The south-west corner of Dorset was the last part of the county to be reached by Methodist preaching from what had begun as the extensive Salisbury Circuit. The first known preaching in Bridport was in 1807 in the open air, by Richard Smetham, a young minister from South Petherton. A society was formed the following year. Fom 1813 it came under the Axminster Circuit until a separate Bridport Circuit was formed in 1834. Eventually, in 1971 it became part of the Devon and Dorset Mission.

The society met in the house of Robert Best in South Street until in 1809 a 'commodious building' was bought in North Street by a Dr. Roberts. Galleries were added in 1812. In 1838 it was replaced by South Street chapel, with its Grecian-style facade, opened on 28 November that year by Theophilus Lessey. Galleries were added in 1855 and a schoolroom in 1860.

In 1970, following a period in which the two congregations grew closer together, the Methodist and United Reformed societies were united in the former Congregational church, entering into a Solemn Covenant in 1971 and a Sharing Agreement in 1974.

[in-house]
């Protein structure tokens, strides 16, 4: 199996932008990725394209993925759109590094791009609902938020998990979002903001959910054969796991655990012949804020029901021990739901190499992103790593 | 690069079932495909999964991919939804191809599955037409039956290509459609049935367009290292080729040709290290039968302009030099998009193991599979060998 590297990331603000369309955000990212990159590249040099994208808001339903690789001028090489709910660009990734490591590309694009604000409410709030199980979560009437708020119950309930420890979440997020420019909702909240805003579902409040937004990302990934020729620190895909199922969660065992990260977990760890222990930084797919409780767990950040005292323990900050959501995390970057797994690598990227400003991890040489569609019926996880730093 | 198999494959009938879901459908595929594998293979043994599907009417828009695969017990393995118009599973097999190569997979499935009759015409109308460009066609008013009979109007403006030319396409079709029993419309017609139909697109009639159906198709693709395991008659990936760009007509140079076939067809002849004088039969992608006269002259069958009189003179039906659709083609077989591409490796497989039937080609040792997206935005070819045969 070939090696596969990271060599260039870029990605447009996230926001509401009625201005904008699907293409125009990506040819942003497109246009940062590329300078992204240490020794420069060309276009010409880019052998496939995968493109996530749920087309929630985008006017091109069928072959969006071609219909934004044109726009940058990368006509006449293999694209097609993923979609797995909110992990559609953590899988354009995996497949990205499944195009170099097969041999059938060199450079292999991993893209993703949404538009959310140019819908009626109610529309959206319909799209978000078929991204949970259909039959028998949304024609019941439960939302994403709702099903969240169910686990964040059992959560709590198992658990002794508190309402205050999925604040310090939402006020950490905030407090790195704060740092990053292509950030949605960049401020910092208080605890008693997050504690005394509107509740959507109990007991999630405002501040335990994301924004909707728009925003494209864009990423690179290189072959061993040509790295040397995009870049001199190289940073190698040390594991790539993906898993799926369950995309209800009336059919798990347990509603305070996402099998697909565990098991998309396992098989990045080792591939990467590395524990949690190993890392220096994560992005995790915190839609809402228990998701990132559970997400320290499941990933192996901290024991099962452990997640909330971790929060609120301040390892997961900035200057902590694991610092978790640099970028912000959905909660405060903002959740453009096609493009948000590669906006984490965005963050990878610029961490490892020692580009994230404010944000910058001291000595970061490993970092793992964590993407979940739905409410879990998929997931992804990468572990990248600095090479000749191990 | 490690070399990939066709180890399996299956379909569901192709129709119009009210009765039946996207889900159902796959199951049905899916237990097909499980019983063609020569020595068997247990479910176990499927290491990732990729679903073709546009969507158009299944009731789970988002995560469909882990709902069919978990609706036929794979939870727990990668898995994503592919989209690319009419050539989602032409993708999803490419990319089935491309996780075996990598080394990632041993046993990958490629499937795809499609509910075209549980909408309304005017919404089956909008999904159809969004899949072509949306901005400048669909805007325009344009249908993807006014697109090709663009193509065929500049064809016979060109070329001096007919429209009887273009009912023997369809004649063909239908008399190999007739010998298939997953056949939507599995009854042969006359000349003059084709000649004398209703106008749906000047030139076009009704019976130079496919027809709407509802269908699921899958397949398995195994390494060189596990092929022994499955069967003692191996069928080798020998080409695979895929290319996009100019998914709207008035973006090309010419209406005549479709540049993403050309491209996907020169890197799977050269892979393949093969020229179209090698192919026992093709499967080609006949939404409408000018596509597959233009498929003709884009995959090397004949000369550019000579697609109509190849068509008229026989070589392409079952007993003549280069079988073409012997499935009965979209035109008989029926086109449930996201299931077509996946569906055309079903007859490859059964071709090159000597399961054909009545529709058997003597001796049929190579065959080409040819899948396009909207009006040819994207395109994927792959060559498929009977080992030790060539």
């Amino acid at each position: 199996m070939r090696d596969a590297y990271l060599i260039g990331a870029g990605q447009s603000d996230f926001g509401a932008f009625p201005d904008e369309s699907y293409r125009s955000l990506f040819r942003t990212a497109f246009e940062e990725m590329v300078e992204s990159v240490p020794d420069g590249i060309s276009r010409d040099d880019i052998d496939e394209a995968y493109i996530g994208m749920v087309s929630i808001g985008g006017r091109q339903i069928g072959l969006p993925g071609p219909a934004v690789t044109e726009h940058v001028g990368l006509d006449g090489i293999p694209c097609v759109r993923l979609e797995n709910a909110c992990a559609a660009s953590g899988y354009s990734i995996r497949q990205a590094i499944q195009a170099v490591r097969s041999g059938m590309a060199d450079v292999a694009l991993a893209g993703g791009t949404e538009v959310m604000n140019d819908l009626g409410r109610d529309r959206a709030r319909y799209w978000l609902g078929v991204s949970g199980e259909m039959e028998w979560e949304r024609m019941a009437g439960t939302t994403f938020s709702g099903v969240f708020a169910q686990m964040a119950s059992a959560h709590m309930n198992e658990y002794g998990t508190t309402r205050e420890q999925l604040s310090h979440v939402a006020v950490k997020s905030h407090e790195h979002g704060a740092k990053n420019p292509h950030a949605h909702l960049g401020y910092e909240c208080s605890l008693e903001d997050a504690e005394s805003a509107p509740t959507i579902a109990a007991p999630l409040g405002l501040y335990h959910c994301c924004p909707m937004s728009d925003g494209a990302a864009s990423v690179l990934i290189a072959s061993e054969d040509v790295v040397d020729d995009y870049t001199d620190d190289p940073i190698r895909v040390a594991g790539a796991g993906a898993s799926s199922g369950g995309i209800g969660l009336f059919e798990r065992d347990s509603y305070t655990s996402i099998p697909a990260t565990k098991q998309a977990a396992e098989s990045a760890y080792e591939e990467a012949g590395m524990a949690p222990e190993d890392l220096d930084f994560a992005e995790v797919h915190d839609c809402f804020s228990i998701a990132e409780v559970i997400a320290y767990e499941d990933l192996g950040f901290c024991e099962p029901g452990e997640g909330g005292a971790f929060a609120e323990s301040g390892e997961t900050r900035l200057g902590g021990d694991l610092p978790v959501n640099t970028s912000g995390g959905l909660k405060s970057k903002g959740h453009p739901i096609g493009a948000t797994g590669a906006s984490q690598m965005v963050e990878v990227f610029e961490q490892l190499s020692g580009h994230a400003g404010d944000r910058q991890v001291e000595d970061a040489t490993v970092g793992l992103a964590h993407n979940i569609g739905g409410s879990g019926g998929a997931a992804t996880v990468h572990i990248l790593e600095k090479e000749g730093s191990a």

'In connection with Bridport, there is a legend that Mr. John Wesley was once asked to preach there, but declined, alleging as his reason, that the Gospel was preached in the parish church, and that his labours were more needed elsewhere. Perhaps his strict adherence to his own motto, 'Go always, not only to those who want you, but to those who want you most' prevented his frequent visits.'

J.S. Simon, Methodism in Dorset (Weymouth, 1870), p.6

  • John Stevens, ms 'History of Wesleyan Methodism in Bridport and its Vicinity' (1857) (in the Devon Record Office)
  • The Mighty Oak: The Story of the Devon and Dorset Mission (1974?)